7 Spongy or Compact?

8 4 Types of Bone Shapes Long bones Short bones Flat bones
Irregular bones Long – like the femur. Usually have shaft with two “heads”. Made up mostly of compact. Short – more cube-shaped. Made up mostly of spongy bone Flat bone – skull, ribs. Made up of two thin layers of compact bone with spongy bone inbetween. Irregular bone – vertebrae, hips.

9 Anatomy of a Long Bone epiphysis (head) diaphysis (shaft) epiphysis
Long bones have two heads – epiphyses, and a shaft – diaphysis. The epiphyses are mostly spongy bone. RED MARROW is found here. The diaphysis is hollow. The outside is compact bone. Yellow marrow inside. Membranes Both external and internal bone surfaces are covered with membranes. The membranes cover and protect the surface of the bones. They have blood and nerve tissue. The periosteum (outer membrane) is subject to a lot of pulling: it is connected to tendons (b – m) and ligaments (b – b). epiphysis

10 Bone is a Living Tissue!!!

11 Bone is a Living Tissue!!! It is made of living cells embedded in a non-living matrix. It grows, remodels and repairs. It responds to hormonal stimulation.

12 Made of Living Cells Osteon Lacunae Canniculi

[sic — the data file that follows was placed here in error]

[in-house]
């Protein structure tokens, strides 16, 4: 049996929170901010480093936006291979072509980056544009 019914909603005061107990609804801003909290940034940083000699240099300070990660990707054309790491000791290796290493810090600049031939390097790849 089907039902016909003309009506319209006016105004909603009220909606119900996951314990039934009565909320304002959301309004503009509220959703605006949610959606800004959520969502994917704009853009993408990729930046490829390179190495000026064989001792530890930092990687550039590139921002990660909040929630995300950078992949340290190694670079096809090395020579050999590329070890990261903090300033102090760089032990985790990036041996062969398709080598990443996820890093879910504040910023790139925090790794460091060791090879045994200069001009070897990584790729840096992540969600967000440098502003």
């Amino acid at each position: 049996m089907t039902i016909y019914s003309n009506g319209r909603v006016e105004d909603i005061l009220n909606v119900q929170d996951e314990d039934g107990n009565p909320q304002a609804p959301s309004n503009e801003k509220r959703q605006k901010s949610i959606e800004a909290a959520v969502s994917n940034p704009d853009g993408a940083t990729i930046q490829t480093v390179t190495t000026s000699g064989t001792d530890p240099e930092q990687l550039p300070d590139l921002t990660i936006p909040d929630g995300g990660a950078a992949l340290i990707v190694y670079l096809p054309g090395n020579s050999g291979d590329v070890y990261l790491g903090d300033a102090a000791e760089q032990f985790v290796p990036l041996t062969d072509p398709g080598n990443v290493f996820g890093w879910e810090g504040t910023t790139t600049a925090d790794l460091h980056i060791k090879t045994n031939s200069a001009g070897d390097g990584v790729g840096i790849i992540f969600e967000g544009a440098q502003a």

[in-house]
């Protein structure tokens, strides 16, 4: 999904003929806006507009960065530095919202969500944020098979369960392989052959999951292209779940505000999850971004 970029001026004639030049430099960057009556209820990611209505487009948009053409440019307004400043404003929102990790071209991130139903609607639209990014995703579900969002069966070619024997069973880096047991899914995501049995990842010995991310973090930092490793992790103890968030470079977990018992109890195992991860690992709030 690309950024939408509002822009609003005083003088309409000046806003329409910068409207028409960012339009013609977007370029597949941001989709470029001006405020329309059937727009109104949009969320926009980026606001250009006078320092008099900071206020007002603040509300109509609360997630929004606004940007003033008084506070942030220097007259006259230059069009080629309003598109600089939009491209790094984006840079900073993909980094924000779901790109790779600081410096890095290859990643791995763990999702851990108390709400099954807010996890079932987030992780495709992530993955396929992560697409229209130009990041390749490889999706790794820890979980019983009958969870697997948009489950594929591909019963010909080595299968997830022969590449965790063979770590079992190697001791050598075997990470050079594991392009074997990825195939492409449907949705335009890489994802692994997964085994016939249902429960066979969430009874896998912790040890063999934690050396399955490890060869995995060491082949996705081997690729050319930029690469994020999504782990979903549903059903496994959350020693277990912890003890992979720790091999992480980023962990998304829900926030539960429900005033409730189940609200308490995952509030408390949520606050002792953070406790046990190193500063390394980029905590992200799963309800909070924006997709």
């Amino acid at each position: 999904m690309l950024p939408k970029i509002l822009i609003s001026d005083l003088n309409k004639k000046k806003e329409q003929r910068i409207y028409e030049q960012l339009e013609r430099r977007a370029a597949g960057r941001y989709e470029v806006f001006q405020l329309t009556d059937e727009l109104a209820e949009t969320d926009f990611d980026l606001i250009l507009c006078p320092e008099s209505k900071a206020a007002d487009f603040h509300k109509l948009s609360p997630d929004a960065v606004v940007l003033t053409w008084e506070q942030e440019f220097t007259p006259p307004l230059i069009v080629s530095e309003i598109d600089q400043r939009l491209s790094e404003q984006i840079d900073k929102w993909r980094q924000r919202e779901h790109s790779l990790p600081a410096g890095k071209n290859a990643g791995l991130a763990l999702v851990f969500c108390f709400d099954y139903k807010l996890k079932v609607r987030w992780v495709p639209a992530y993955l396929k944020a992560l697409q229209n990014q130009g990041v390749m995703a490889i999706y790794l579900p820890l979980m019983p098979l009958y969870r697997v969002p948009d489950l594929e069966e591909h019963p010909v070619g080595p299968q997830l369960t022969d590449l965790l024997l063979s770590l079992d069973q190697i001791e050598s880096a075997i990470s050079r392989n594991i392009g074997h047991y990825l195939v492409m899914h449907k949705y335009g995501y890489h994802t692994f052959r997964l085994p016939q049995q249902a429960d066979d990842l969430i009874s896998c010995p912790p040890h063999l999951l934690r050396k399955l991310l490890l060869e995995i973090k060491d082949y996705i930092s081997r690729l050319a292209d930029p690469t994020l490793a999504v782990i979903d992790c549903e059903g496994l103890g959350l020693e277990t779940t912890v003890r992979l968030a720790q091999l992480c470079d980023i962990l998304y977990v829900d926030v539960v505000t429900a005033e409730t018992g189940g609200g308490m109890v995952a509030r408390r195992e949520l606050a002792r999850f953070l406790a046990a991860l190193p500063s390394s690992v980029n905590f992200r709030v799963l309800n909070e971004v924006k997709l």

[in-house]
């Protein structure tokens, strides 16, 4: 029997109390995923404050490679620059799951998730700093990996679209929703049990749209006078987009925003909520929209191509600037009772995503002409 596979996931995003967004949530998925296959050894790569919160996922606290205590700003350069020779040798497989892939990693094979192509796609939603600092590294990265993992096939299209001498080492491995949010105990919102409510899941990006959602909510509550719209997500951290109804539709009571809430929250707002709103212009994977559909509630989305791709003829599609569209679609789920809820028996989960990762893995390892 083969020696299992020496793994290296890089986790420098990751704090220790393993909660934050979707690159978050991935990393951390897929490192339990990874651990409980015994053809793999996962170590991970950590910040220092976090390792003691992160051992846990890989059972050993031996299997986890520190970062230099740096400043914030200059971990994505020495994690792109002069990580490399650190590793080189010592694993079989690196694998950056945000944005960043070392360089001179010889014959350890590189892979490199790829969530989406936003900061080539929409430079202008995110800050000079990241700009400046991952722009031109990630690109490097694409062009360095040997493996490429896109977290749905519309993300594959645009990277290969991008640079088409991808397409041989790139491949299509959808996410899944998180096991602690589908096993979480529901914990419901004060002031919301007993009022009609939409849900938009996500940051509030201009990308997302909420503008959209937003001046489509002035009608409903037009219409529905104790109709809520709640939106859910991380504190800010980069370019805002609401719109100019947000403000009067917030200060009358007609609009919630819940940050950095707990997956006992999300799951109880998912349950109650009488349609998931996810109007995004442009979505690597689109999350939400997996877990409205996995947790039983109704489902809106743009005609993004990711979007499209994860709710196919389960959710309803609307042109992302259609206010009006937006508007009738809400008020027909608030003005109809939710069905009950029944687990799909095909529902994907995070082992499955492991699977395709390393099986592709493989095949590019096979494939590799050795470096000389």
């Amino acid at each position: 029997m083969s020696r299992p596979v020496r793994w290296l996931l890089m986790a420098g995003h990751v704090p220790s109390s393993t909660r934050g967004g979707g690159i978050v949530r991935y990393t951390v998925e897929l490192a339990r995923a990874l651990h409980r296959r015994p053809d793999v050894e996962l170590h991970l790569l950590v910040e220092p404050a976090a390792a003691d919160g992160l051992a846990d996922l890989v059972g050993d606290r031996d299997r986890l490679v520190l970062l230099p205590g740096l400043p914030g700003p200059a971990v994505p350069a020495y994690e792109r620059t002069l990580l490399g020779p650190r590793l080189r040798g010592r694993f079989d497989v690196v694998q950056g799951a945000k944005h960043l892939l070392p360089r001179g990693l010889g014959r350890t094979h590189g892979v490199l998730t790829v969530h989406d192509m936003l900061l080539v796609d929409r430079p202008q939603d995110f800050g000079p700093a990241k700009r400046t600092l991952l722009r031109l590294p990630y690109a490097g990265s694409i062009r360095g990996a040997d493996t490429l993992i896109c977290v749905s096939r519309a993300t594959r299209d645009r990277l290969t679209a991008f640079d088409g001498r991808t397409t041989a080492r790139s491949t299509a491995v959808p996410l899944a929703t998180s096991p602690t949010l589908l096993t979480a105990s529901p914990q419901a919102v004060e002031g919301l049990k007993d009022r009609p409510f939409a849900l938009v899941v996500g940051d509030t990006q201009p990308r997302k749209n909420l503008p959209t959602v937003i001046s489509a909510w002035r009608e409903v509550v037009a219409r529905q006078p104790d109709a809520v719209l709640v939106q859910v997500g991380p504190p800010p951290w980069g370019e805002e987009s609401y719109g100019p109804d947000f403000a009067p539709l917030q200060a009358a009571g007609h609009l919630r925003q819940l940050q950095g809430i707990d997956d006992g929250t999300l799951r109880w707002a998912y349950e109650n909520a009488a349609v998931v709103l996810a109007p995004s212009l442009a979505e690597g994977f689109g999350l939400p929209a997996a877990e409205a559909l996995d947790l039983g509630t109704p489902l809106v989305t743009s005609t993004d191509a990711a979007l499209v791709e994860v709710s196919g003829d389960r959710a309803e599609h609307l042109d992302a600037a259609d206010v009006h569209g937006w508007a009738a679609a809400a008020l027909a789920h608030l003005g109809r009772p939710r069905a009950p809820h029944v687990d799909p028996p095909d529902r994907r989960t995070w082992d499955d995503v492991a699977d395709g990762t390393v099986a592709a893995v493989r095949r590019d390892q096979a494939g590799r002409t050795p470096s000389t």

A. Made of living cells embedded in a non-living matrix. Note the osteon: mature bone cells arranged in rings around a central canal. These canals have blood vessels and nerves. The cells are surrounded by a hard substance – the matrix – here composed mostly of calcium salts. The “hard stuff”. Since the cells lie far apart from each other, connective tissue. Cells exchange information with each other via canniculi.

13 Matrix minerals proteins **strength and flexibility The Matrix
This is the extracellular space. * filled will mineral salts (1* Ca) – 2/3 of matrix, these salts give bone its hardness – different from other tissue. * also 20% protein (rest is water)- bone is hard, but flexible: it would be brittle if just minerals, so it is embedded with proteins & collagen fibers. Bone soaked in acid – leaches salt out (rubbery) Bone baked in oven – destroys protein (brittle)